A 68-year-old woman presented to our emergency department with nausea, vomiting, perspiration, and somnolence after taking a primidone (Mysoline, Keymen ilag San. and Tic. A.[section], istanbul, Turkey) 250 mg tablet. Her past history was notable for hypertension and peripheral facial paralysis. She was prescribed a quarter of the primidone 250 mg tablet per day by the neurology department for treating essential tremor 2-3 weeks before. However, she took one tablet a day (250 mg). She reported excessive sweating, nausea, palpitation, and vomiting, followed by altered consciousness and progressive somnolence after taking the drug. At the initial examination, her Glasgow coma score was 14, and her vital signs were stable. She had a body temperature of 36oC, pulse rate of 145 bpm, blood pressure of 140/90 mmHg, respiratory rate of 20 per min, and oxygen saturation of 94% in room air on pulse oximetry. The patient was monitored; a peripheral intravenous (IV) access was established, oxygen was administered, and blood samples were taken. Surface ECG showed atrial fibrillation with rapid ventricular response (Figure 1). As she had no history of heart or rhythm problems, she was considered to have new-onset atrial fibrillation and was given an anticoagulant as well as 25 mg diltiazem for ventricular rate control, although diltiazem could not adequately control the ventricular rate. She was thus transferred to the cardiology department for the management of her atrial fibrillation and that department recommended amiodarone 150 mg infused in 100 cc isotonic saline in 20 min. Atrial fibrillation was converted to sinus rhythm after the amiodarone loading infusion (IV 150 mg; Cordarone[R] Sanofi Aventis, istanbul, Turkey) in 100 mL 5% dextrose in 15 min) (Figure 2). The echocardiogram performed after the restoration of her rhythm was normal. Her subsequent treatment regimen was adjusted by the cardiology department. Laboratory tests were all normal. The phenobarbital level was less than 0.5 mg/ dL and was normal. On neurological examination, the patient was somnolent and confused, in spite of the fact that her speech and understanding were normal. Muscle strength and sensory and reflex functions were also normal. She had no lateralizing muscle deficit. She was transferred to the neurology department for altered consciousness and somnolence. The neurology and cardiology departments jointly considered that the clinical condition of the patient was a primidone-associated side effect. The patient's mental status and cardiac rhythm were monitored at the emergency department. She was administered IV fluids and gastric protection drugs. No further dysrhythmia occurred during the 36-h emergency department stay. Her mental status also improved later, and she was discharged upon the recommendations of the neurology and cardiology departments.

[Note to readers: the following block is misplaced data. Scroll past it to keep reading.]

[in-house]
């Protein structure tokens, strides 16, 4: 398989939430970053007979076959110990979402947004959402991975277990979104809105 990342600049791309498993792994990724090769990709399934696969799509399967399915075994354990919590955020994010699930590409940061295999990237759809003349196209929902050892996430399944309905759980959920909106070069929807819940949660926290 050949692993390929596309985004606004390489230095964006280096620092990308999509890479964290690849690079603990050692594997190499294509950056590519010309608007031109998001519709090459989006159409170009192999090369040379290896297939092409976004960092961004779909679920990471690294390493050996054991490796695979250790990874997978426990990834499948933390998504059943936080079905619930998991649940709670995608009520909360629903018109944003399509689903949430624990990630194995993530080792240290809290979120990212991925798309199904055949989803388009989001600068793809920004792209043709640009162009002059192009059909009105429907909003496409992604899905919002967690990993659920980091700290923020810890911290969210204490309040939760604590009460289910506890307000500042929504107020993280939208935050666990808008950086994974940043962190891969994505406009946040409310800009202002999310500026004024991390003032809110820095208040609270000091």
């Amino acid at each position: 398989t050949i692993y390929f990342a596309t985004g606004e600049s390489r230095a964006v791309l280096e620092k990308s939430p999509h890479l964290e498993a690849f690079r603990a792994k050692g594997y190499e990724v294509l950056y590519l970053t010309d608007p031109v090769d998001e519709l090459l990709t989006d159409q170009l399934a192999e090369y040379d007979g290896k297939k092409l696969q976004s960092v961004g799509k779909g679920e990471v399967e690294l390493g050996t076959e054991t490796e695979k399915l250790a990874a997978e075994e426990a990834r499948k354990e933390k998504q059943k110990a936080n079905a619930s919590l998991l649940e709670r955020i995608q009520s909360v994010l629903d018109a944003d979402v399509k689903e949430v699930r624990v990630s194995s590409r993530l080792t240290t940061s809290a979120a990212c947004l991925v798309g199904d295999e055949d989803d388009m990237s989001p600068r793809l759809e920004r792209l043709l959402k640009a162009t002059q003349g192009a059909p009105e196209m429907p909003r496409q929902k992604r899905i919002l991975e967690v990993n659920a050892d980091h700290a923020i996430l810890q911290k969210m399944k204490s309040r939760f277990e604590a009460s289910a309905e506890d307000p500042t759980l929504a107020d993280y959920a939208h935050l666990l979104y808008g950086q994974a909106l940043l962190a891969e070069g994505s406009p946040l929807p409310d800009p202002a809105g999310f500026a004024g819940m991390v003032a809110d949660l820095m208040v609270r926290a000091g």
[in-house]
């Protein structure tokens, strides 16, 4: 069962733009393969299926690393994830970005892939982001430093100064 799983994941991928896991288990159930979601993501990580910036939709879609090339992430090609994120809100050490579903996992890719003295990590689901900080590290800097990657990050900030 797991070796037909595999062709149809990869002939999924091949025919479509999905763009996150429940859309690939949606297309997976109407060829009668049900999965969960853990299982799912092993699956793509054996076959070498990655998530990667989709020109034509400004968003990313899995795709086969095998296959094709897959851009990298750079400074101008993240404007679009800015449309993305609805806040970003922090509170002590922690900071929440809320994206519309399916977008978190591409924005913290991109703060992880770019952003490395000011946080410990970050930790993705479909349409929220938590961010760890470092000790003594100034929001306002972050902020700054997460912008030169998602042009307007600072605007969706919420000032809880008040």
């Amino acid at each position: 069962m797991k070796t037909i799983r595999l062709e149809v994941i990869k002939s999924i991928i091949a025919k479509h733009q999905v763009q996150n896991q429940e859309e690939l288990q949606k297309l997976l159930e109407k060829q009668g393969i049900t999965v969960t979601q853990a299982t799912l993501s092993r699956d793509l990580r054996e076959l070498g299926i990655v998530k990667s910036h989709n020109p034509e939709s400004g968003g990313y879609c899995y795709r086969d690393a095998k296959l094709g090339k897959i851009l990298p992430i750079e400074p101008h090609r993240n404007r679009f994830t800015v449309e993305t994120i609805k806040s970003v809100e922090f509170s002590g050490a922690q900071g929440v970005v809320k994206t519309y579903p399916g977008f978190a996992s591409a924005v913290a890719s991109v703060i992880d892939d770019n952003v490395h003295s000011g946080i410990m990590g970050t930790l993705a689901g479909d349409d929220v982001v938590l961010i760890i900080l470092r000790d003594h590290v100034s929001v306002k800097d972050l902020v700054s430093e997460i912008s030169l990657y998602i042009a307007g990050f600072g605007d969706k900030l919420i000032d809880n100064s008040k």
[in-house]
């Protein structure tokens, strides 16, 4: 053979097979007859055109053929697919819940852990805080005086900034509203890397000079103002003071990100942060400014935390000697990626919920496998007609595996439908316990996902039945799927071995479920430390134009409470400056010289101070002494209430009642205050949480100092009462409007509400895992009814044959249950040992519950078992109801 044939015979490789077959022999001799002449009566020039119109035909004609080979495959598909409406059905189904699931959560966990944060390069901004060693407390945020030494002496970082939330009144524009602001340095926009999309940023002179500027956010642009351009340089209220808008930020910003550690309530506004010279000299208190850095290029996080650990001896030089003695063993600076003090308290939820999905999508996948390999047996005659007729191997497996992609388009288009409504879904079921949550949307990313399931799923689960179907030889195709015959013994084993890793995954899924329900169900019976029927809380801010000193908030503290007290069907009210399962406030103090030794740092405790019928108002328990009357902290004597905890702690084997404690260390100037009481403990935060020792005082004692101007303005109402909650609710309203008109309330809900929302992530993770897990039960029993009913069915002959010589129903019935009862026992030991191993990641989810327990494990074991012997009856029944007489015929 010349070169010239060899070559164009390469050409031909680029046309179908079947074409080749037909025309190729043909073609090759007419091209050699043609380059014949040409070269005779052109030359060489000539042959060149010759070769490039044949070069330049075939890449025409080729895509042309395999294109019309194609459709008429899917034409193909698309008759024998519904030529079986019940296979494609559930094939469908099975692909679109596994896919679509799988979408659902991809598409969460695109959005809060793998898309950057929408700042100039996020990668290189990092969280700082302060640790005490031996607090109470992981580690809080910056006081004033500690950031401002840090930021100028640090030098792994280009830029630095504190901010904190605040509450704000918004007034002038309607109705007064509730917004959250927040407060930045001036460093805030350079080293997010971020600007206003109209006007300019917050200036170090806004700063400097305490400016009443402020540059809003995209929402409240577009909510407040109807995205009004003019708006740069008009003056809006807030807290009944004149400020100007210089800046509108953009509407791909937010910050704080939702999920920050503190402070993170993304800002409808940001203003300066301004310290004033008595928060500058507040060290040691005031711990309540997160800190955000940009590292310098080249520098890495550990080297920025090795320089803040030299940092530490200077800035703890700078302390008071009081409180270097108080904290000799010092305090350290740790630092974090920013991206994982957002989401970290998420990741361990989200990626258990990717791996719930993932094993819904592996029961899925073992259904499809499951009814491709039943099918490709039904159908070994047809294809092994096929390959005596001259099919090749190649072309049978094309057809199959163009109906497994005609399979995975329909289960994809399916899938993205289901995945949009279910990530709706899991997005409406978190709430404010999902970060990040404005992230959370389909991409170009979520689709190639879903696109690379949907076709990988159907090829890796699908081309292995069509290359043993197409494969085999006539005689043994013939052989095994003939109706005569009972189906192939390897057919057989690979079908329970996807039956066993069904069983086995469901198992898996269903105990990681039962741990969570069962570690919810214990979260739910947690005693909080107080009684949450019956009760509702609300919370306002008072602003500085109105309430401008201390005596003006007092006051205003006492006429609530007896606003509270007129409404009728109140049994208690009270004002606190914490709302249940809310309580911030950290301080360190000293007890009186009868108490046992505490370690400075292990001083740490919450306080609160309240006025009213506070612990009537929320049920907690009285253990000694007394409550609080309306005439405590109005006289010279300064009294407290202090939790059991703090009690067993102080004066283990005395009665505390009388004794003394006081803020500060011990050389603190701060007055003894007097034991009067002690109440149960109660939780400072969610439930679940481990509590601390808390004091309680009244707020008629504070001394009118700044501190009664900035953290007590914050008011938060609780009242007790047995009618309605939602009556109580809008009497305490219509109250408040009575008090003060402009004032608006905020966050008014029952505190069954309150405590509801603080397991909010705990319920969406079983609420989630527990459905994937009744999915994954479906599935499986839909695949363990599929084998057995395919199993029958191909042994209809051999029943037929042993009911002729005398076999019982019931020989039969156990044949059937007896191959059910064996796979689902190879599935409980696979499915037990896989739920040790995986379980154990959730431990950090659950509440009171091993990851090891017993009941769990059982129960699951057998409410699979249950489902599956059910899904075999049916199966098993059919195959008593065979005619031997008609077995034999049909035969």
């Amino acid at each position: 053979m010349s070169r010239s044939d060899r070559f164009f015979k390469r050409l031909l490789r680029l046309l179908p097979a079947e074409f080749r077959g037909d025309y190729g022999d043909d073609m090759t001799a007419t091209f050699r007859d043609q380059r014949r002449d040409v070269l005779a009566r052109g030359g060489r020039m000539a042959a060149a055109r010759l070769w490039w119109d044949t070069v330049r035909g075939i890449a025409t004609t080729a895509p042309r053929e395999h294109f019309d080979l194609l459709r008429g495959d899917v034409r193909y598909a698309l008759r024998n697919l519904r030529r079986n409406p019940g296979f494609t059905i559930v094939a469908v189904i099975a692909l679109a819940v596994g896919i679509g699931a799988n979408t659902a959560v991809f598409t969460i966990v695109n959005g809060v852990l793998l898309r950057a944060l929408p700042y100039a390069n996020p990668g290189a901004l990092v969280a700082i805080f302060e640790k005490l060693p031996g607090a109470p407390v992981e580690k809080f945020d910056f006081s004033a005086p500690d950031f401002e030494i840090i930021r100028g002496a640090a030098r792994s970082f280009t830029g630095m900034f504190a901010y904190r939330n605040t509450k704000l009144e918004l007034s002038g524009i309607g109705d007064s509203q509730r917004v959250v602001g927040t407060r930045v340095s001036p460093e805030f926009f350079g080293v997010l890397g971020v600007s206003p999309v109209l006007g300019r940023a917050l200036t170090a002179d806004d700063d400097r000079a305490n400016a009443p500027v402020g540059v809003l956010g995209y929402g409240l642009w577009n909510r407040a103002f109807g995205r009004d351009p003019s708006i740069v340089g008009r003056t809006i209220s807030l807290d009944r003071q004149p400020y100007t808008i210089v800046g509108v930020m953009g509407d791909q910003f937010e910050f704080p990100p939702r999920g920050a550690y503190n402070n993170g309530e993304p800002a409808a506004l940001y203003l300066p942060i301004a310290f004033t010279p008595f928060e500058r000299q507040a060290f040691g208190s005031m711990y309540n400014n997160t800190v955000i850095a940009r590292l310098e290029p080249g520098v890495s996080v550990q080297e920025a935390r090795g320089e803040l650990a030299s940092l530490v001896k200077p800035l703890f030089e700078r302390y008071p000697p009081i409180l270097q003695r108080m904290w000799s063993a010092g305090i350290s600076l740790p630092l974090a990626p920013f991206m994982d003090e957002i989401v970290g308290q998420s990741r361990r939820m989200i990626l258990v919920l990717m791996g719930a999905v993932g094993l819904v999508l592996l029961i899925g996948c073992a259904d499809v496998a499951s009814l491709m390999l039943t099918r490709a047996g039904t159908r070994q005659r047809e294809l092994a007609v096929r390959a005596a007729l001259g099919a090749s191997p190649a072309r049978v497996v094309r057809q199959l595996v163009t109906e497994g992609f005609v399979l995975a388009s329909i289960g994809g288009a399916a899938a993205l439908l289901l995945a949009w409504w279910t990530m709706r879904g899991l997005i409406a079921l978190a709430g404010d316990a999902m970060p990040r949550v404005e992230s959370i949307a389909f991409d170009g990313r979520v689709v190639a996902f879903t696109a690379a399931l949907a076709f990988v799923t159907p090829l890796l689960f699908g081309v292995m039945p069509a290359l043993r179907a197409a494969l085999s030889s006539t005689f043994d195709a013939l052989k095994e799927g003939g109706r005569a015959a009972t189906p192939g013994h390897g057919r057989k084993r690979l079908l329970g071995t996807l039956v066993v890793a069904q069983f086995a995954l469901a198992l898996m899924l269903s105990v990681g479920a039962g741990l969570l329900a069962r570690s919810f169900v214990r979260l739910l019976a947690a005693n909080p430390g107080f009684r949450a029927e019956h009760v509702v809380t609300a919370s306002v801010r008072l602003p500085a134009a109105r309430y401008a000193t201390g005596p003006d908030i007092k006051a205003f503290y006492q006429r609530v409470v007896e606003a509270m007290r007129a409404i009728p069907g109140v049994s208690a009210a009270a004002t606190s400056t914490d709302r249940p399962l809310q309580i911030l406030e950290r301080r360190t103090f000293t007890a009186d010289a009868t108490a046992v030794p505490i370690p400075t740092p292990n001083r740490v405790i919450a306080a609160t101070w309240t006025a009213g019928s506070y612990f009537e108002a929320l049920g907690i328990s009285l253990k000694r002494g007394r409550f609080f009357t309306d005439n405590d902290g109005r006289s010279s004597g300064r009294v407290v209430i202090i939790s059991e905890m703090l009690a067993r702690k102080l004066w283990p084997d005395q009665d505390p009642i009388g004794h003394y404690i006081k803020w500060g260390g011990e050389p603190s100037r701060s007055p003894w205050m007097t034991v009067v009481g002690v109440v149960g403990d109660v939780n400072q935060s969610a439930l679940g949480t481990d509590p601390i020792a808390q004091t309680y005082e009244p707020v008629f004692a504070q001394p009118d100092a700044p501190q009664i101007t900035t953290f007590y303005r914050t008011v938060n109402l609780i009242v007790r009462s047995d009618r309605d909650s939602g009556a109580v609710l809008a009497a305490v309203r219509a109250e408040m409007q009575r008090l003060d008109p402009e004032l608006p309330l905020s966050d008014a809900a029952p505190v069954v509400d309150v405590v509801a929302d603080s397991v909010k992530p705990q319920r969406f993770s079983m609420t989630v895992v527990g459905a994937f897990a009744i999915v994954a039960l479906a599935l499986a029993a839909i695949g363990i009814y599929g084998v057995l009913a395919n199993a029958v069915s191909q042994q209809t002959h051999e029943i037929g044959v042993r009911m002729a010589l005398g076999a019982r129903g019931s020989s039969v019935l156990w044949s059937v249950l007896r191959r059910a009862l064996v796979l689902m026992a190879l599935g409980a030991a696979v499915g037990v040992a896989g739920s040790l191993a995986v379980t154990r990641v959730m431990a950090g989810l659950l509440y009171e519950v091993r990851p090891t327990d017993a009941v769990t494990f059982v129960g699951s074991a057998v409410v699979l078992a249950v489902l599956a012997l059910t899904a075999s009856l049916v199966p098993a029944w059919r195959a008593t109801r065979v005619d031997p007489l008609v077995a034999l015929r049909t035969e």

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Discussion